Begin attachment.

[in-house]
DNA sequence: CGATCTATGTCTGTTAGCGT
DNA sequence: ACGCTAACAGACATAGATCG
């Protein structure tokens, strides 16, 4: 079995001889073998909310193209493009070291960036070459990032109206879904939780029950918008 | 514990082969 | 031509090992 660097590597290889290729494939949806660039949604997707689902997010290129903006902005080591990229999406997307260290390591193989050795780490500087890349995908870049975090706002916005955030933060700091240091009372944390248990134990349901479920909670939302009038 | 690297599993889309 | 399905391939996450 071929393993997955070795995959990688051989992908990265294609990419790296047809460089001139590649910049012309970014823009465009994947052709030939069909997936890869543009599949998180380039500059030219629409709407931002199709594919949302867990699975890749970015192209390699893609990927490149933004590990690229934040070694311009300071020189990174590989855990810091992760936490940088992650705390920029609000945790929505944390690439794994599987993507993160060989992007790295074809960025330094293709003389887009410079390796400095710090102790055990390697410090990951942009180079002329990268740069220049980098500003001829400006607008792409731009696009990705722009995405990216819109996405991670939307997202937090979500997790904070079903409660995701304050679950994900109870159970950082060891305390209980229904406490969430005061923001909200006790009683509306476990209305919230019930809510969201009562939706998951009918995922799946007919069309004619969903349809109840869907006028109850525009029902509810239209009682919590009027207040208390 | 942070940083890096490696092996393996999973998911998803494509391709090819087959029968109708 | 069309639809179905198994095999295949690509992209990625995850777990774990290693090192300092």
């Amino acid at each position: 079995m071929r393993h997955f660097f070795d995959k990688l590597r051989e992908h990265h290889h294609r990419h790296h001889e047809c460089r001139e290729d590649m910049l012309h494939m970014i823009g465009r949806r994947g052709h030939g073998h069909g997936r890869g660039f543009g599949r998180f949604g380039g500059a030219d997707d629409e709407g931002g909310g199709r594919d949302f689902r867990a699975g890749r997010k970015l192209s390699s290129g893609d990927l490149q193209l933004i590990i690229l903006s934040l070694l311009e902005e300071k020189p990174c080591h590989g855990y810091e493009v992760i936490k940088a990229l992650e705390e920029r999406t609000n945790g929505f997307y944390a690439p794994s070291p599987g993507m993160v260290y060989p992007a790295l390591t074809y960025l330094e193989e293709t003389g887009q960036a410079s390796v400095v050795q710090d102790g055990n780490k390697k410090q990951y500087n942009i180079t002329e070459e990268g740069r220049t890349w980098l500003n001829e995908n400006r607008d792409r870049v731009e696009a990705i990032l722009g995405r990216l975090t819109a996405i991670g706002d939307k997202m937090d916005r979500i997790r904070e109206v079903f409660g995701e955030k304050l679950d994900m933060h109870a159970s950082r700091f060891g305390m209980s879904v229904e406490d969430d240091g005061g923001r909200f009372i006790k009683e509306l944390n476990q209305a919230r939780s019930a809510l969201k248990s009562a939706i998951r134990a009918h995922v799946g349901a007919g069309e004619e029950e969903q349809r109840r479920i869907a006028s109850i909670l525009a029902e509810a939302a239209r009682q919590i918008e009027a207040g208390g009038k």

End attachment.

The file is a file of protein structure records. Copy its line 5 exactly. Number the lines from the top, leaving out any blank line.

């Amino acid at each position: 079995m071929r393993h997955f660097f070795d995959k990688l590597r051989e992908h990265h290889h294609r990419h790296h001889e047809c460089r001139e290729d590649m910049l012309h494939m970014i823009g465009r949806r994947g052709h030939g073998h069909g997936r890869g660039f543009g599949r998180f949604g380039g500059a030219d997707d629409e709407g931002g909310g199709r594919d949302f689902r867990a699975g890749r997010k970015l192209s390699s290129g893609d990927l490149q193209l933004i590990i690229l903006s934040l070694l311009e902005e300071k020189p990174c080591h590989g855990y810091e493009v992760i936490k940088a990229l992650e705390e920029r999406t609000n945790g929505f997307y944390a690439p794994s070291p599987g993507m993160v260290y060989p992007a790295l390591t074809y960025l330094e193989e293709t003389g887009q960036a410079s390796v400095v050795q710090d102790g055990n780490k390697k410090q990951y500087n942009i180079t002329e070459e990268g740069r220049t890349w980098l500003n001829e995908n400006r607008d792409r870049v731009e696009a990705i990032l722009g995405r990216l975090t819109a996405i991670g706002d939307k997202m937090d916005r979500i997790r904070e109206v079903f409660g995701e955030k304050l679950d994900m933060h109870a159970s950082r700091f060891g305390m209980s879904v229904e406490d969430d240091g005061g923001r909200f009372i006790k009683e509306l944390n476990q209305a919230r939780s019930a809510l969201k248990s009562a939706i998951r134990a009918h995922v799946g349901a007919g069309e004619e029950e969903q349809r109840r479920i869907a006028s109850i909670l525009a029902e509810a939302a239209r009682q919590i918008e009027a207040g208390g009038k």